8 Ways to Fix Slow Email (Part 1)

Email Server Distance MapIn two earlier articles, we discussed ways to make your website load faster. Another issue many users face is the sometimes painfully slow speed of email. “What do you mean, you haven’t gotten it yet? I sent that email over an hour ago?” Does this sound familiar? There are several steps that must take place between your hitting the “send” button and the recipient viewing your message. A delay in your email’s journey can occur at one or more of these steps.

Part 1 of this article will address ways to optimize the speed of your network connection, in addition to the website-specific tips we focused upon in “9 Tips to Make Your Website Load Much Faster.” These suggestions may increase the speed at which you can send and receive email, as well as improving the performance of your web pages and other file transfers.

1. Problem: Delays caused by the distance between you and your web server.

Solution: As with your website, you can remove one potential cause of slow email by selecting a web hosting provider that has a data center near you. This is the single most important thing you can do to increase your email speed.

While you can’t control how long it will take your email to reach your recipient once it leaves your email server, or how long a message from another person will take to reach your email server, you can minimize the time it takes incoming emails to get from your server to your mailbox, and vice versa for outgoing emails.

For example, let’s say Tony Traceroute, an employee in your Newark office, wants to send a large file – a CAD diagram of his new widget design – by intraoffice email to Patty Ping, who works just down the hall from Tony. If your company’s server is located in Los Angeles, then when Tony hits the send button, his email will travel all the way to sunny California, through whatever routers and packet switches it encounters along the way, then all the way back to Delaware – an odyssey of some 5,000 miles – before it arrives in Patty’s inbox! It might have been faster if Tony had just printed out the diagram and walked down the hall to drop it off!

The bottom line: if you rely heavily on email in your business, choosing a web hosting company with a nearby data center may save you a considerable amount of time and money.

2. Problem: Overuse of server capacity on shared servers. Every user on a shared server is allocated a certain amount of bandwidth and other server resources. When a user goes over this limit, it can slow down the other accounts on the server.

Solution: Make sure your web hosting company has policies in place to manage excessive usage by individual clients on its shared servers. Some hosting providers automatically suspend accounts that use excessive resources. While this works, the best way for a web hosting company to handle these accounts is to migrate them to a separate server where they can’t negatively impact the performance of other shared accounts. If you’re on a shared server, ask your web hosting company how they handle such accounts.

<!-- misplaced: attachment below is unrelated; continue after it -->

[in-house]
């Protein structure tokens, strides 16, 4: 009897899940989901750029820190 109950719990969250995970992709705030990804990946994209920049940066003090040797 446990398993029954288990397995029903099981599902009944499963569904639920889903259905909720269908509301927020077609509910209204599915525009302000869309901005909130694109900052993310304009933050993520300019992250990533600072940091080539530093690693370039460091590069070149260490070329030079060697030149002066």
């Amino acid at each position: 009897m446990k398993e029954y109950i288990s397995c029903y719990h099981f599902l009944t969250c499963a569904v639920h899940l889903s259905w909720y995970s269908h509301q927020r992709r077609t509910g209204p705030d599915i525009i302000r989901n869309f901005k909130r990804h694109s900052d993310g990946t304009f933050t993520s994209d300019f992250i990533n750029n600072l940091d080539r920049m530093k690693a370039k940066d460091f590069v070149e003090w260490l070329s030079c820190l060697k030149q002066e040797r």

In addition, talk to your web hosting company to make sure that they aggressively combat spammers and other system abusers who are likely to consume system resources and slow down your website and email.

Rerouting Data3. Problem: Your email may encounter a bottleneck if there is an issue with the bandwidth provider that your web hosting company uses. Most large web hosting companies have partnerships with multiple major bandwidth providers to ensure this does not happen. Smaller hosts may not be able to afford these partnerships, leaving you susceptible to a slowdown.

Solution: Find out what types of ISP partnerships your web hosting company has. You can run a simple trace route test to see what partnerships your hosting company has with bandwidth providers. Look for major communications companies (Tier 1 or highly reputable Tier 2 providers) such as MCI-Verizon, AT&T, Mzima, Level(3), Global Crossing, etc.

Ideally, your web hosting company should have a variety of bandwidth partners. That way, your web host will be able to reroute email data quickly if one of the bandwidth providers goes down. If your web host does not have major partnerships, it may be in your best interest to look for a web hosting company that does.

Speedtest Results4. Problem: Connection problem on your end – If you’re using “home-grade” equipment, and you think your connection may be slow, try running a speed test at a site such as speedtest.net. Sometimes modems and routers will go out of sync after being powered on for weeks or months at a time. This is especially true if you are using a modem and wireless router combination.

Solution: Try refreshing your connection. Simply power down both your modem and your router. Then turn the modem back on, wait a few minutes, and turn the router on (the order of these steps is very important).

If this doesn’t increase your connection speed, notify your cable or DSL provider. They will test your connection speed, and they may be able to optimize your connection from their operations center.


• Be sure that you are located as close as possible to your web hosting company’s data center.
• Ask your provider about their excess usage policies if you are hosted on a shared server.
• Make sure your web host has partnerships with the top bandwidth providers.
• Conduct basic tests with your internet provider and on your own home router/wireless setup.


Part 2 of this article will focus on optimization techniques that are specific to email. We’ll look at issues that can slow email such as spam, misconfigured spam filters, bloated emails, and reverse DNS lookup – and what you can do to address these problems.